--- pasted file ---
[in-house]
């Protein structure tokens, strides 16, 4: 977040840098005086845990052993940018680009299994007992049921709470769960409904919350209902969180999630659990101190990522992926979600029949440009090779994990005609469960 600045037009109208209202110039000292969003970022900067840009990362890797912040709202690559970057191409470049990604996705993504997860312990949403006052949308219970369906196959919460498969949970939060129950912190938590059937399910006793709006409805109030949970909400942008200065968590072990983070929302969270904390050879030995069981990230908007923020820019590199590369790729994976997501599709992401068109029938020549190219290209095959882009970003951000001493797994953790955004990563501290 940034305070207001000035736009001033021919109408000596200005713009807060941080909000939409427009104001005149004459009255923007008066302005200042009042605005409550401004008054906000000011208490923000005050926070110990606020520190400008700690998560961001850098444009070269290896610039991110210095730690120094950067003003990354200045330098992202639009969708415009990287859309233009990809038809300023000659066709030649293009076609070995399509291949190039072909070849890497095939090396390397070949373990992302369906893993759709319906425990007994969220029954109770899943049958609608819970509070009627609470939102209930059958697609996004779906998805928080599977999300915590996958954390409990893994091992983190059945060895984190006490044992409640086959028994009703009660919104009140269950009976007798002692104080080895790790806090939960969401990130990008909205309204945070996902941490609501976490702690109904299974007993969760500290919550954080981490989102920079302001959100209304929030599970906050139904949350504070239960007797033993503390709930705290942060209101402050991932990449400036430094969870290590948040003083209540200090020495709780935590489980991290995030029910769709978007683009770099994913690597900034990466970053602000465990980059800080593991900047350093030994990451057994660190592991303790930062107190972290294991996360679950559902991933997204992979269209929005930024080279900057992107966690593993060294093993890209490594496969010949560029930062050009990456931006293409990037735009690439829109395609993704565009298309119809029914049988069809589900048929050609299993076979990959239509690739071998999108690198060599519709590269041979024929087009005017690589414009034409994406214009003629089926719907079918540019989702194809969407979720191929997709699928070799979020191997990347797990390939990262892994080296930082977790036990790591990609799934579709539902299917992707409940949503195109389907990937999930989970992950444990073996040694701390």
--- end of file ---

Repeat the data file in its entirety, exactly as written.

[in-house]
């Protein structure tokens, strides 16, 4: 977040840098005086845990052993940018680009299994007992049921709470769960409904919350209902969180999630659990101190990522992926979600029949440009090779994990005609469960 600045037009109208209202110039000292969003970022900067840009990362890797912040709202690559970057191409470049990604996705993504997860312990949403006052949308219970369906196959919460498969949970939060129950912190938590059937399910006793709006409805109030949970909400942008200065968590072990983070929302969270904390050879030995069981990230908007923020820019590199590369790729994976997501599709992401068109029938020549190219290209095959882009970003951000001493797994953790955004990563501290 940034305070207001000035736009001033021919109408000596200005713009807060941080909000939409427009104001005149004459009255923007008066302005200042009042605005409550401004008054906000000011208490923000005050926070110990606020520190400008700690998560961001850098444009070269290896610039991110210095730690120094950067003003990354200045330098992202639009969708415009990287859309233009990809038809300023000659066709030649293009076609070995399509291949190039072909070849890497095939090396390397070949373990992302369906893993759709319906425990007994969220029954109770899943049958609608819970509070009627609470939102209930059958697609996004779906998805928080599977999300915590996958954390409990893994091992983190059945060895984190006490044992409640086959028994009703009660919104009140269950009976007798002692104080080895790790806090939960969401990130990008909205309204945070996902941490609501976490702690109904299974007993969760500290919550954080981490989102920079302001959100209304929030599970906050139904949350504070239960007797033993503390709930705290942060209101402050991932990449400036430094969870290590948040003083209540200090020495709780935590489980991290995030029910769709978007683009770099994913690597900034990466970053602000465990980059800080593991900047350093030994990451057994660190592991303790930062107190972290294991996360679950559902991933997204992979269209929005930024080279900057992107966690593993060294093993890209490594496969010949560029930062050009990456931006293409990037735009690439829109395609993704565009298309119809029914049988069809589900048929050609299993076979990959239509690739071998999108690198060599519709590269041979024929087009005017690589414009034409994406214009003629089926719907079918540019989702194809969407979720191929997709699928070799979020191997990347797990390939990262892994080296930082977790036990790591990609799934579709539902299917992707409940949503195109389907990937999930989970992950444990073996040694701390």